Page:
Recently, the morbidity of radical prostatectomy has been reduced by improvements in surgical techniques and greater understanding of pelvic anatomy. The nerve sparing technique has been considered to be a major contribution to this advance. In our study, urinary control was compared in 33 consecutive patients undergoing a radical retropubic prostatectomy. In 13 patients, a conventional radical prostatectomy was performed and in 20 subsequent patients, a nerve sparing operation was performed. The staff surgeons were the same throughout the study. The age of the patients and pathological stage of the tumor were not significantly different between the groups. The operative time was shorter and intraoperative blood loss was less both significantly in the nerve sparing group. In the conventional operated group, there was one patient with total incontinence and two with significant incontinence requiring absorbable pads. In the nerve sparing group, there were no patients having total incontinence and one had stress incontinence requiring absorbable pads. Urethral pressure profile was measured postoperatively in 17 in the nerve sparing group and in 7 in the conventional group. The maximum urethral pressure in the nerve sparing group was 31.5 cm H2O (SD = 5.4) and in the conventional group 23.2 cm H2O (SD = 5.7) with a significant difference between groups (p less than 0.01). The functional urethral length of the nerve sparing group was 16.7 mm (SD = 5.2) and in the conventional group 13.3 mm (SD = 3.7) with no significant difference between the groups. These results suggest that preservation of neurovascular bundles from the pelvic plexus during radical prostatectomy has no important role in postoperative urinary continence.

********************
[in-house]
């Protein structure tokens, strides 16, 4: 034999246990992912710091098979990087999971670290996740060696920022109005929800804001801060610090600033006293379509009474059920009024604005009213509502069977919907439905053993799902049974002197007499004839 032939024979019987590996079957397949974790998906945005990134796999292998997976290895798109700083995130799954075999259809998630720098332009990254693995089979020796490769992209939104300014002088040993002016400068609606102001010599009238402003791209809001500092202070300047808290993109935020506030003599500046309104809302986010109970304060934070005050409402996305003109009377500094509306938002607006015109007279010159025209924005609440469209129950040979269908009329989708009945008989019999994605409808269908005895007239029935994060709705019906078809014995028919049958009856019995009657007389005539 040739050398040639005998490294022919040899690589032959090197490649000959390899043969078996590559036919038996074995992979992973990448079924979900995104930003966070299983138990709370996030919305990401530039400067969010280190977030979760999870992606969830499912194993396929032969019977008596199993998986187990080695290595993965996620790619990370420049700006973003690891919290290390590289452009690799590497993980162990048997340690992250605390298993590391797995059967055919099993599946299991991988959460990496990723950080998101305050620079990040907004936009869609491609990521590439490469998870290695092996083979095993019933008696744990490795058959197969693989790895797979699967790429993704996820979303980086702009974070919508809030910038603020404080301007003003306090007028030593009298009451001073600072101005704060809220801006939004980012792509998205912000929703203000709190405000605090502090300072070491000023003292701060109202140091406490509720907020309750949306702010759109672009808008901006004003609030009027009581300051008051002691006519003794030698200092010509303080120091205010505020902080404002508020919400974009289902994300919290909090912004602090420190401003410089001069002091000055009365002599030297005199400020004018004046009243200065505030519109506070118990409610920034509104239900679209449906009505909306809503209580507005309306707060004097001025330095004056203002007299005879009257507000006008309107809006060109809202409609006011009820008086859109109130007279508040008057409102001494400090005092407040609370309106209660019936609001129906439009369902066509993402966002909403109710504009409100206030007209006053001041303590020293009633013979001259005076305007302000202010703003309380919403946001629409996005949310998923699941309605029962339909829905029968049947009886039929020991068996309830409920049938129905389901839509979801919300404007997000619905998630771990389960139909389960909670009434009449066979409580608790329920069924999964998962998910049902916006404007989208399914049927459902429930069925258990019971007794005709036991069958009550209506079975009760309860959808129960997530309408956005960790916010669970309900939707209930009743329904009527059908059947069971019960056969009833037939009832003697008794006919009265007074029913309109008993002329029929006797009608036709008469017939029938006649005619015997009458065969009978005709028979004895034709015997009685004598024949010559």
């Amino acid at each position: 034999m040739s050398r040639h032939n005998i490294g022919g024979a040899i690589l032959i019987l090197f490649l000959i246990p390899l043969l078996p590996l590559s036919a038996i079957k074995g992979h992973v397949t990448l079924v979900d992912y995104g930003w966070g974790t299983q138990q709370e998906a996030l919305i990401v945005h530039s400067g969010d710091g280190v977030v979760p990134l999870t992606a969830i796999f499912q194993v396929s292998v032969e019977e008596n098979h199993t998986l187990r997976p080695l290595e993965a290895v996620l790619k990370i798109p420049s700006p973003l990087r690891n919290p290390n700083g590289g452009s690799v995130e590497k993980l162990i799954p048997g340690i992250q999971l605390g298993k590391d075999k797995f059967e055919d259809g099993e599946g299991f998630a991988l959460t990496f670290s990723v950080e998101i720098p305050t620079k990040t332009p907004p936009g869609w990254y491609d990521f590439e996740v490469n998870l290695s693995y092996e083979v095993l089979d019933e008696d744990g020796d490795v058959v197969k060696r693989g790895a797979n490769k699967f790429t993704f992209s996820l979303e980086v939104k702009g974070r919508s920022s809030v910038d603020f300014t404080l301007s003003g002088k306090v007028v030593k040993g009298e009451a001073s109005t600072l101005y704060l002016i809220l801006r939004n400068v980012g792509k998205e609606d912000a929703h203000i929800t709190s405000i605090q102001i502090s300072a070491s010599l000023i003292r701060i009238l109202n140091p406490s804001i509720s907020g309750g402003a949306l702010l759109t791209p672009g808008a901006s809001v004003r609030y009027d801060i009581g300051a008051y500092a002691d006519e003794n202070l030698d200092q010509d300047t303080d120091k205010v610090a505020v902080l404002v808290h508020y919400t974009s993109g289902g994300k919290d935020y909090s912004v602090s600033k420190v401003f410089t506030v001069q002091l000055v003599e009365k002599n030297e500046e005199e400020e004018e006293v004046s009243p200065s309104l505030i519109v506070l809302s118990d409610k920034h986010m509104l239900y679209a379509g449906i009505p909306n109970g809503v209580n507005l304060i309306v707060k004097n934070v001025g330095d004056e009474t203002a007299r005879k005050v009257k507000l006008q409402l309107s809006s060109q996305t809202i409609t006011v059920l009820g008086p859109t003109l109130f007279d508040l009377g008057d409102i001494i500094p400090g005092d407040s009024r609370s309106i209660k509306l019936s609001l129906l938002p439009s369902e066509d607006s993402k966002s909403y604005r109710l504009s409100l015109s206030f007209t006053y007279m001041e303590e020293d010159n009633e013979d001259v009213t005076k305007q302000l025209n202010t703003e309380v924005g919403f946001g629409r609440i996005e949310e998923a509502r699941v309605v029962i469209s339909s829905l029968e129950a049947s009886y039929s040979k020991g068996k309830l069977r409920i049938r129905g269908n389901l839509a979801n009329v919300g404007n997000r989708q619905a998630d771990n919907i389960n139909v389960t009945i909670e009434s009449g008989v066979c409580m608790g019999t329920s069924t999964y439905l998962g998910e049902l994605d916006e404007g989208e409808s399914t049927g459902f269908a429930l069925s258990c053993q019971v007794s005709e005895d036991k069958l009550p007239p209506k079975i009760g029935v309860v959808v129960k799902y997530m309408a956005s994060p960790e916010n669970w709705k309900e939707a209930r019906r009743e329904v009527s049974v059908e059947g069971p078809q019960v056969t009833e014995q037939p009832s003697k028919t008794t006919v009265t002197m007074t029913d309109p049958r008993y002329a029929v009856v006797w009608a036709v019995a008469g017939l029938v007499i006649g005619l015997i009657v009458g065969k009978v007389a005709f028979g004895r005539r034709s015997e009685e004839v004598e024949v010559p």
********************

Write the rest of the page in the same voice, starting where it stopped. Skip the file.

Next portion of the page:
|Number of pages||5|
|Journal||Hinyokika kiyo. Acta urologica Japonica|
|Publication status||Published - 1989 Jan|
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